Being confined inside for the last couple of months may have you feeling a little stir-crazy. One of the things we miss most about the great outdoors is foliage. Try this remedy for what we’re all missing; it not only allows you to reconnect with nature, it also livens up the home.
Of all the decorative ways to turn your space into a cozy, welcoming oasis that everyone wants to hang out in, one of our favorites are real, live, simple-as-can-be plants.
And we’re not the only ones. Just take a peek at Pinterest and you’ll find that these days, everyone’s hankering to bring the outdoors in. You’ll find scores of green-decked parlors, dining nooks, and even bedrooms basking in leafy vibes and chic style — all part of this seeing-green trend. Maybe it’s the feeling of bringing a slice of nature right into the living area that’s driving it, or the extra dose of fresh air these oxygen-producers add to a room. Either way, the green wave is a trend we’re embracing in our own homes — and would love to see in yours, too.
But first: Here are a few things to keep in mind when going green.
As excited as you may be to get growing, start off with one or two easy, low-maintenance plants (a pothos is a good one to start with) and see how well you do with them first. You don’t want to buy two dozen delicate babies only to find two dozen dead stumps a month later because of your too-shady lanai, spontaneous watering habits, or proximity to pests. Trying out a couple of kinds of plants at a time can give you a clue as to what you, your lifestyle, and your home are best suited for.
not all ferns are created equal, unfortunately. For every direct sunlight-loving, desert-dwelling sprout that can be neglected way more than you’d ever believe (we’ve been there), you’ll have a fragile bloom that prefers partial shade. Some of your plants will also be more susceptible to bugs, have different watering expectations, and even different needs when it comes to space to grow. Keep an eye out for changes in your plants, and don’t underestimate the power of a quick Internet search. Most likely, someone else will have asked and received an in-depth answer on the same question you’re asking. Like, “What are these teeny black bugs on my elephant ear plant?” (Probably aphids. You can clean them off with soapy water.) Or, “Why are my leaves yellowing around the edges?” (Check your watering and drainage.)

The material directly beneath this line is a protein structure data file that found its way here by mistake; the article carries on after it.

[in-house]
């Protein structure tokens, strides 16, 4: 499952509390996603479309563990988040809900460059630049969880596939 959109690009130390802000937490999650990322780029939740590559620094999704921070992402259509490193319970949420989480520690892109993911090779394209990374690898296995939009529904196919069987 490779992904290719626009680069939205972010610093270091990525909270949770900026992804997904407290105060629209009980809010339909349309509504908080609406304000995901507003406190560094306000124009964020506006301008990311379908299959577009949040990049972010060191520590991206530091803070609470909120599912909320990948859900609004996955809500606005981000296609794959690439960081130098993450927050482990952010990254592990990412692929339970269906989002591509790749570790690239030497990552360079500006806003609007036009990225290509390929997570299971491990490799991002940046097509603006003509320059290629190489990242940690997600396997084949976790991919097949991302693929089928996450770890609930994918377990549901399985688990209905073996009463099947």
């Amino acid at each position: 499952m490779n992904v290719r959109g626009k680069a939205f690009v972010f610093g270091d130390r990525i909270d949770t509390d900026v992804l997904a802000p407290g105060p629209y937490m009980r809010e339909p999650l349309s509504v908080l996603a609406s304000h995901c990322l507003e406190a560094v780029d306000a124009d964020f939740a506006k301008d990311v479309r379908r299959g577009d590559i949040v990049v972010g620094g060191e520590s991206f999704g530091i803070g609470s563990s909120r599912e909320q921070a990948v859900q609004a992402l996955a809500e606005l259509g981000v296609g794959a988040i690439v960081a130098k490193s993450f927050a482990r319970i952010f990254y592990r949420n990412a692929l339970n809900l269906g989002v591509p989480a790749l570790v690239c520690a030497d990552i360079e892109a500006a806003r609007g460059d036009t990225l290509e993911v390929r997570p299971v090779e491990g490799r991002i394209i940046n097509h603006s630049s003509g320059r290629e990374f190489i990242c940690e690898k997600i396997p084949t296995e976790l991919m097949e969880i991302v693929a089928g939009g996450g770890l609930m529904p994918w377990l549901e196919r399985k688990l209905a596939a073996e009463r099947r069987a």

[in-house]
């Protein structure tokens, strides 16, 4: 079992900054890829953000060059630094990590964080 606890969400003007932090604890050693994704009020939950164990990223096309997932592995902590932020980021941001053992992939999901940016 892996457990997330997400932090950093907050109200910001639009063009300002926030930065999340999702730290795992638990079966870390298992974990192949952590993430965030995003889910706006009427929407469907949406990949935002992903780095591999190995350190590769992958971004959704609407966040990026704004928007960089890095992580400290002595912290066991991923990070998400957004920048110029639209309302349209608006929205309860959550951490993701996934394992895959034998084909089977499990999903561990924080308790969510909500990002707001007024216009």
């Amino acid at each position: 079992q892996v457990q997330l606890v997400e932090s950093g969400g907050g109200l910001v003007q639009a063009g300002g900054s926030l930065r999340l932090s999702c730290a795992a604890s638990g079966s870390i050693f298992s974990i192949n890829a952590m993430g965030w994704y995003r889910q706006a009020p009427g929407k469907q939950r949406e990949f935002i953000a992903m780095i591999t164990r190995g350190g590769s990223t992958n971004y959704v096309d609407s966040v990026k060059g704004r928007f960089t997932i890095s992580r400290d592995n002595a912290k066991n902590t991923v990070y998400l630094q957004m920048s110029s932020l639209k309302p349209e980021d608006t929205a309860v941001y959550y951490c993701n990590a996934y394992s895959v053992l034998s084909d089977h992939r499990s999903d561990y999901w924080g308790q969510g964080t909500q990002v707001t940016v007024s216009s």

In The Mix
You probably don’t want to be running around every day keeping an entire greenhouse alive in your home. So, maximizing the plants you do get can add a lot to the jungle vibe. You could concentrate a lot of them on one credenza for a plant arrangement centerpiece, or mix them up with some cut or dried flowers, or other organic decor (basket wall art, for instance, or earthy vases). Find eye-catching spots that will really let them shine (while also giving them the sunlight they need).
You don’t have to break the bank on your planters. Check out thrift stores and garage sales for pots, or hunt down receptacles to repurpose around the house. Plants automatically go great with the organic, au naturel aesthetic, too (even woven baskets can be great plant holders), so simple ceramics and even raw wood containers are perfect.
Get creative with your presentation, and play with levels. Think about scattering some winding ivylike plants on different tiers of a bookshelf, letting some ferns drape off a floating shelf, or mixing up some macrame hangers along window sills. The vertical and horizontal interplay will draw the eye up and about, giving a wider green effect.
When It Rains, It Pours
Actually, that’s not always true. For some of your plants, a little water can feel like a flood. For others, they’re thirsty all the time. Even the quickest Google search when you buy a plant can do wonders for your watering plan, but keeping a consistent routine, plus paying attention to how your plant reacts, is key. Is this guy drooping when you skip a day of watering? Are those leaves starting to yellow from too much moisture? Are you noticing the soil staying wet (and attracting bugs), meaning there’s too much water for the plant to absorb? Are you getting a lot of excess moisture coming from your drainage holes? These are all clues for how you should adjust. Proper drainage is essential for your plants. If water is collecting at the roots, your plant will start to die, or pests will start to collect. If your pot or planter doesn’t already have drainage holes, consider drilling some in. Putting a layer of rocks on the bottom of your pot, before the layer of soil, is also a good idea.